A Nightmare on Elm Street 2 sees Jesse and his family moving into a new home on Elm Street. While settling in, Jesse learns that Nancy Thompson previously occupied his new home. When Jesse finds Nancy’s old diary, he learns that a man named Fred Krueger stalks the dreams of the Elm Street children and that if he kills you in your dreams you are dead for real.
This installment marks Wes Craven’s departure from the franchise. Jack Sholder (Alone in the Dark 1982) took the reins on A Nightmare on Elm Street 2 and David Chaskin (I, Madman) penned the (homoerotic) screenplay. The duo was clearly not on the same page and while that is evident when watching the film, it’s part of what makes this a bizarre but ultimately enjoyable ride.
Chaskin’s screenplay disregards almost everything about Wes Craven’s original film. He blurs the lines of when Freddy can get to the children of Elm Street. Fred starts out in Jesse’s dreams and then begins to take over Jesse’s body and makes him do his dirty work. How Fred is actually able to do that is a bit unclear. However, that creates lends a surreal and dreamlike quality that is appropriate when stopping to consider this is a film about nightmares.
If this entry is taken as a standalone effort, it’s quite enjoyable. But it is definitely the black sheep of the Nightmare Franchise. A Nightmare on Elm Street 2 is like the Halloween III of the Nightmare franchise, in that it was universally panned when it came out for deviating from the series’ roots. But like Halloween III, A Nightmare on Elm Street 2 has developed a cult following consisting of fans that appreciate the film for what it is. I would argue that Halloween III is the superior film but both received similar criticisms upon release and both have come to be appreciated (with good reason) over time.
A lot of fans hold A Nightmare on Elm Street 2 up as the worst in the series but I think that title is well earned by Freddy’s Dead. Nightmare II manages to offer up some legitimate scares and maintain a dark and creepy tone that was abandoned altogether with Freddy’s Dead. Not to mention, Freddy’s Dead is campy, poorly written, and has no scares to speak of.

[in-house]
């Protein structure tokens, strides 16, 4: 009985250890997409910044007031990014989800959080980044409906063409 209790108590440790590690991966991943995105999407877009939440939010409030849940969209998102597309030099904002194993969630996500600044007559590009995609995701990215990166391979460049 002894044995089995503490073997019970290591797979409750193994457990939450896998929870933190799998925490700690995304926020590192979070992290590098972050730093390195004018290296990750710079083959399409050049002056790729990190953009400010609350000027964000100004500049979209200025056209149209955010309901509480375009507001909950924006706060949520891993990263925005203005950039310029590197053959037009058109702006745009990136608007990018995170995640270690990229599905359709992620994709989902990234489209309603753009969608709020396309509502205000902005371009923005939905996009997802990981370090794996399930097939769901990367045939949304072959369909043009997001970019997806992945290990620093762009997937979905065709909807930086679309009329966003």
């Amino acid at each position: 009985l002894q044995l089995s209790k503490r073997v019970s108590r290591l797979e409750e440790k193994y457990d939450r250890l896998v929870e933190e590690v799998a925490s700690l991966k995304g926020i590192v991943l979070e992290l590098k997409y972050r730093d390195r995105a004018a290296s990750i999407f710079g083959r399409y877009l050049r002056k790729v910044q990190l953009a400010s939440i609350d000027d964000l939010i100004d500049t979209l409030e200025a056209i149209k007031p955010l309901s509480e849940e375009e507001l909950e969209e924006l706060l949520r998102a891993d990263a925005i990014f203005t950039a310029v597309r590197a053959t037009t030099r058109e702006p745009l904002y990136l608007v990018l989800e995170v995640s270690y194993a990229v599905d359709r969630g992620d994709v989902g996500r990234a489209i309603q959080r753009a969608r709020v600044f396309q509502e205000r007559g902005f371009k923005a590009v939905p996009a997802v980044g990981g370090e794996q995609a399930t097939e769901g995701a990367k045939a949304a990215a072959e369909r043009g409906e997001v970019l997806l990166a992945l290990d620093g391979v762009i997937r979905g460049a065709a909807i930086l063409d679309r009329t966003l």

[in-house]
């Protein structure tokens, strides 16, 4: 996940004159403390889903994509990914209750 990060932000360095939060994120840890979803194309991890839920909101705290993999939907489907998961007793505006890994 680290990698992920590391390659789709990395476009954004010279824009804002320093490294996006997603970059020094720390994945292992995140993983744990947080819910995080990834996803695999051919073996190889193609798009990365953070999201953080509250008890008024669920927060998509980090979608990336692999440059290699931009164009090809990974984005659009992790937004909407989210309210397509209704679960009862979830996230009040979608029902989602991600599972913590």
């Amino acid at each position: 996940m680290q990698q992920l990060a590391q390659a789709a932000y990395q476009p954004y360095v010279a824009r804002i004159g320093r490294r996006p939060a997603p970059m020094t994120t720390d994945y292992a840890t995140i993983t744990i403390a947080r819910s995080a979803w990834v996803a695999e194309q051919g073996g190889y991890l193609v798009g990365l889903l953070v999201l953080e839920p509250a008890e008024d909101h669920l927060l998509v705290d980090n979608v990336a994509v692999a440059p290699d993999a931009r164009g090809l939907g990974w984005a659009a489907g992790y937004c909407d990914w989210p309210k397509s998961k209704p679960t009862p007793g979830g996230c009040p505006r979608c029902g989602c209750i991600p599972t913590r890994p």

As for the performances, most of them are pretty hammy. Mark Patton is highly dramatic in most of his scenes and the rest of the cast also tends to lean toward the melodramatic end of the spectrum. But, it’s those cheesy performances (and the ample homoerotic subtext) that have helped the film achieve cult status.
Even though the script is all over the place at times and the acting is questionable, the effects in A Nightmare on Elm Street 2 are fairly cutting edge. The scenes where Jesse transforms into Freddy are well executed and the sequence where Freddy escapes from Jesse’s body is particularly well done. The production didn’t spare any stage blood, either. The red-tinted corn syrup flies like crazy. While the effects in this sequel certainly don’t top the original, they are some of the most ambitious in the series.
Now to address the elephant in the room: A Nightmare on Elm Street 2 is indisputably the most homoerotic entry in the Nightmare franchise. There is a lot of inside humor going on that not everyone was aware of. Director Jack Sholder had no idea of the film’s homoerotic overtones until after the film was already in the can. But, David Chaskin penned the screenplay with the underlying idea that Jesse was struggling with his sexuality and his battle with Fred Krueger is likely a metaphor depicting that internal conflict.
Further supporting the assertion that A Nightmare on Elm Street 2 has ample gay overtones: Jesse has a gender ambiguous name, runs away from his girlfriend when she attempts to initiate sex, and runs into his gym teacher at a gay S&M bar. The scene where the gym teacher is stripped naked and whipped with towels actually makes the leap from gay undertones to gay overtones. Also, there is no female nudity in the film but there are plenty of shots of naked men.
If you have somehow gotten through life without watching A Nightmare on Elm Street 2: Freddy’s Revenge, you need to check it out and make up your own mind. You may be surprised to learn that it actually is far from the worst film in the series. It’s definitely the most bizarre but its numerous quirks help make up for some of the films missteps. If you don’t have the Nightmare collection on Blu-ray, you should consider picking it up. It features the best transfers available of each film and is decked out with special features.